NEW YORK — The almost 10 per cent nosedive in headline oil prices this week has many hallmarks of a shocking but short-lived slump, triggered by a confluence of external events and exacerbated by safety-seeking investors and momentum-chasing traders.
By Simit Patel:Last week was and eventful one in the saga surrounding Iran and the corresponding tensions in the global economy. Before we get into where this is all headed, let's recap where what's gone down:
NEW DELHI: The corporate affairs ministry has asked the Securities and Exchange Board of India (Sebi) to align its guidelines for related party transactions with the amended Companies Act, which will significantly ease the very strict rules for listed companies. The move will benefit Suzuki, which plans to set up a wholly-owned car making subsidiary in Gujarat, and Vedanta, which is looking to merge subsidiary Cairn India with itself. The proposals have not gone down well with the minority shareholders of Maruti Suzuki and Cairn India.
Having reached their highest price levels in three weeks, crude oil prices are retreating during today’s trade. Bidness Etc explores the reasons behind the movement of the commodity\'s future contracts today.
As of 8:30 AM EST today, West Texas Intermediate (WTI) crude oil futures expiring in February next year were trading down by 2.65% at $37.09 per barrel. Following the benchmark for US crude prices, the United States Oil Fund LP (ETF) (NYSEARCA:USO) was trading down by 8.56% at the same time.
MUMBAI: Iran on Tuesday reached an agreement on its nuclear programme with six world powers led by the US, a development that could end a nearly four-decade-old standoff with the West. The agreement limits Iran's nuclear capabilities for a decade and puts in place a tighter inspection regime in return for lifting financial and military sanctions. Indian oil firms, especially upstream players such as ONGC and Oil India, could be in for big gains as Iran is likely to pump more crude oil into an already surplus market, pushing prices even lower.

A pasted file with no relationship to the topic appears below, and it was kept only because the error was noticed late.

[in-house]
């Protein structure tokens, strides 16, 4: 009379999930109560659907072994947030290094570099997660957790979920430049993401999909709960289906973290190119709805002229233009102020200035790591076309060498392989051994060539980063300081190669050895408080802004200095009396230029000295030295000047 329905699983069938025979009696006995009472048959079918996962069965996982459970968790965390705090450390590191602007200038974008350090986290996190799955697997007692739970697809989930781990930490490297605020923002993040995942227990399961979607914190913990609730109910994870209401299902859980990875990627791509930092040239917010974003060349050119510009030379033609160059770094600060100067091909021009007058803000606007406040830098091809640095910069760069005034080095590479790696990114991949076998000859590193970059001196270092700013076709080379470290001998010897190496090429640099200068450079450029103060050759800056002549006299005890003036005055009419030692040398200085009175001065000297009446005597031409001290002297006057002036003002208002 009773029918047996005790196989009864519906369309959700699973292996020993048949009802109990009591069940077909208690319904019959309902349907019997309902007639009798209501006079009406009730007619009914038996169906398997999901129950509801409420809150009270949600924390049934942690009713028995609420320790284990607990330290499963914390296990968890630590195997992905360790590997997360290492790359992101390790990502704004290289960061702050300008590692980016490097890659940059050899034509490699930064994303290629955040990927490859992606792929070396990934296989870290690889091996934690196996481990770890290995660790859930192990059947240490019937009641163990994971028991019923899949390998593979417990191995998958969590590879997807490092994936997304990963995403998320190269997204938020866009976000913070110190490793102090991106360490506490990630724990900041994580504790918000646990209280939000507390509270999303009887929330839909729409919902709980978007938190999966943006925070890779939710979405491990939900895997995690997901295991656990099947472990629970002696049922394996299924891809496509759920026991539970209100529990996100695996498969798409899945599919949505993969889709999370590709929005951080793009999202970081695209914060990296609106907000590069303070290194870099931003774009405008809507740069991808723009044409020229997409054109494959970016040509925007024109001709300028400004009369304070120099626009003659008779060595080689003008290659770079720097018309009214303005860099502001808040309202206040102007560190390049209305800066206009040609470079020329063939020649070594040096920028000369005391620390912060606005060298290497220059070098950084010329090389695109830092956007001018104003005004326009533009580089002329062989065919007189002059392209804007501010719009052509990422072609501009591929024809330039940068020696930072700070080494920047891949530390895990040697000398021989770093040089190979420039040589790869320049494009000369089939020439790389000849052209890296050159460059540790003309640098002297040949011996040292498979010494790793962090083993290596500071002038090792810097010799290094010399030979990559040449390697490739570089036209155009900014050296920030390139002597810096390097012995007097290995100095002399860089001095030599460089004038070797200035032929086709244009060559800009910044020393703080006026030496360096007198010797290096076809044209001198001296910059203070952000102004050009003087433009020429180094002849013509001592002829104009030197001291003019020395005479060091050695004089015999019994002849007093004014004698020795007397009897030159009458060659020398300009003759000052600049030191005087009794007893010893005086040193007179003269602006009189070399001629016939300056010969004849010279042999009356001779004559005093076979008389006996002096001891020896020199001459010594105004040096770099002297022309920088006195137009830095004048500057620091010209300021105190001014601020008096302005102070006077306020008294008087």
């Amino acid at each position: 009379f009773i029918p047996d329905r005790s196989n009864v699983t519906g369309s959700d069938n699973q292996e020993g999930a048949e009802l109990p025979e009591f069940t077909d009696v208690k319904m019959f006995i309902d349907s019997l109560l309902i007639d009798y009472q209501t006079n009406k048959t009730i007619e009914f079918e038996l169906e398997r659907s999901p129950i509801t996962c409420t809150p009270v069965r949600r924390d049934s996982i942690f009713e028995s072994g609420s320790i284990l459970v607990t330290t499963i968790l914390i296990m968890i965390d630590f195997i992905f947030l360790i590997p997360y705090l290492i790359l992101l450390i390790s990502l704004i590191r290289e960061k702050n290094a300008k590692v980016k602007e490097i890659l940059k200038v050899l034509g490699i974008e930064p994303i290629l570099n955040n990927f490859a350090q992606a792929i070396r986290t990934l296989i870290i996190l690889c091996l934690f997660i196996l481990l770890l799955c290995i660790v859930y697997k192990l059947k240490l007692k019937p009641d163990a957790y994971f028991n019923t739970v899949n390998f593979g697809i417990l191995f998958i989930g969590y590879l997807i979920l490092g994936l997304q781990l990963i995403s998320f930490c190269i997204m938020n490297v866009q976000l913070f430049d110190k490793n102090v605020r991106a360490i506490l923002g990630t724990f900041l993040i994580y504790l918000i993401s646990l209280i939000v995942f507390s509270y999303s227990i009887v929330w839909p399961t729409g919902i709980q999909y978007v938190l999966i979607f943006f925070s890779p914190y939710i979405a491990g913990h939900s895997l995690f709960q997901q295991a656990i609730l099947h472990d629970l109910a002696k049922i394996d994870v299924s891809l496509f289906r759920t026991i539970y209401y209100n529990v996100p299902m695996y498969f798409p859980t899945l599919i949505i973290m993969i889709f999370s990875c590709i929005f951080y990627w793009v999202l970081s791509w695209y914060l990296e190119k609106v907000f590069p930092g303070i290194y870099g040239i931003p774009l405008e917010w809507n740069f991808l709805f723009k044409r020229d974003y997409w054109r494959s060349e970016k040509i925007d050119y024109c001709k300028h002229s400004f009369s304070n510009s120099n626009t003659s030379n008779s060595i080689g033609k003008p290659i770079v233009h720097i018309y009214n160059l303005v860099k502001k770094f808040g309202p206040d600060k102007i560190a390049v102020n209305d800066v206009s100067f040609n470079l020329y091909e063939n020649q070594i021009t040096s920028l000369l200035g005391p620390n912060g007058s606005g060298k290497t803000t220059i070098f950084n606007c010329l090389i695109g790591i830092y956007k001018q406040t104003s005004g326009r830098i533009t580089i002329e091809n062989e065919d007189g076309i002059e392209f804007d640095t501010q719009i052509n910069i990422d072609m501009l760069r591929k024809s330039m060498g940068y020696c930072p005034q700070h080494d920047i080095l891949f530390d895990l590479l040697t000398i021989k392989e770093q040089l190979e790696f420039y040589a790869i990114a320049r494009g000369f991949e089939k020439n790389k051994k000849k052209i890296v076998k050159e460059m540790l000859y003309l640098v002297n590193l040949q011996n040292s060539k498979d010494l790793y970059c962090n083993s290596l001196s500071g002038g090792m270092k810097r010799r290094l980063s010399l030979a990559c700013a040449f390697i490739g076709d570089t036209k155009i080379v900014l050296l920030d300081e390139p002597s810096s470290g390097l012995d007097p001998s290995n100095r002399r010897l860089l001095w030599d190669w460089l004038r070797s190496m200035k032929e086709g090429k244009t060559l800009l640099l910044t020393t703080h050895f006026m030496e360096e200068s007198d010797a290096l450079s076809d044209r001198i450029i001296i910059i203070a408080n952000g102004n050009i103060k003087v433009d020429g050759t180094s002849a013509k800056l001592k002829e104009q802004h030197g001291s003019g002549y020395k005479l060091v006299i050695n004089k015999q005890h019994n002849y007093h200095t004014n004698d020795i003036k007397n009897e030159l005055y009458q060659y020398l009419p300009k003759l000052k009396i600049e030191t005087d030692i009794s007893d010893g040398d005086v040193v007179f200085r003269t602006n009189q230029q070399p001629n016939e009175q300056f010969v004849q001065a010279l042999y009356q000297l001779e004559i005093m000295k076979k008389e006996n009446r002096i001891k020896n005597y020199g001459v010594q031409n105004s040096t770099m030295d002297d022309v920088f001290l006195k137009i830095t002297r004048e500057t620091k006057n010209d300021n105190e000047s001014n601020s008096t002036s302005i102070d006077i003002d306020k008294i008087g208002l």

HOUSTON, TX – Canadians are not the only ones frustrated with U.S. President Barack Obama’s energy policy.
Alaska Senator Lisa Murkowski and ConocoPhillips CEO Ryan Lance said Washington needs to adapt to the new era of low oil prices by speeding up regulatory approvals and lifting a ban on oil exports that is imposing virtual “sanctions” on already ailing domestic producers.
Murkowski, chair of the U.S. senate’s energy committee, said many U.S. federal policies are “alarmingly deficient and outdated…[and] in need of modernization and reform.”
The nuclear deal signed on Sunday will not allow any more Iranian oil into the market, or let western energy investors into the country, but it does freeze U.S. plans for deeper cuts to Iranian crude exports, Washington says.
Iran and six world powers reached a breakthrough deal early on Sunday to curb Tehran’s nuclear programme in exchange for limited sanctions relief.
The US' complete ineptitude on oil policy is in the spotlight just as predicted. A pair of articles will show what I mean.
China Snubs Geithner on Iran Oil
Bloomberg reports China Snubs Geithner on Iran Oil, Japan Plans Cut
Under pretense of looking for other sources of oil, EU Iran Oil Embargo Over Nuclear Work Said Likely to Be Delayed Six Months
A European Union embargo on imports of Iranian (OPCRIRAN) oil will probably be delayed for six months to let countries such as Greece, Italy and Spain find alternative supplies, two EU officials with knowledge of the talks said.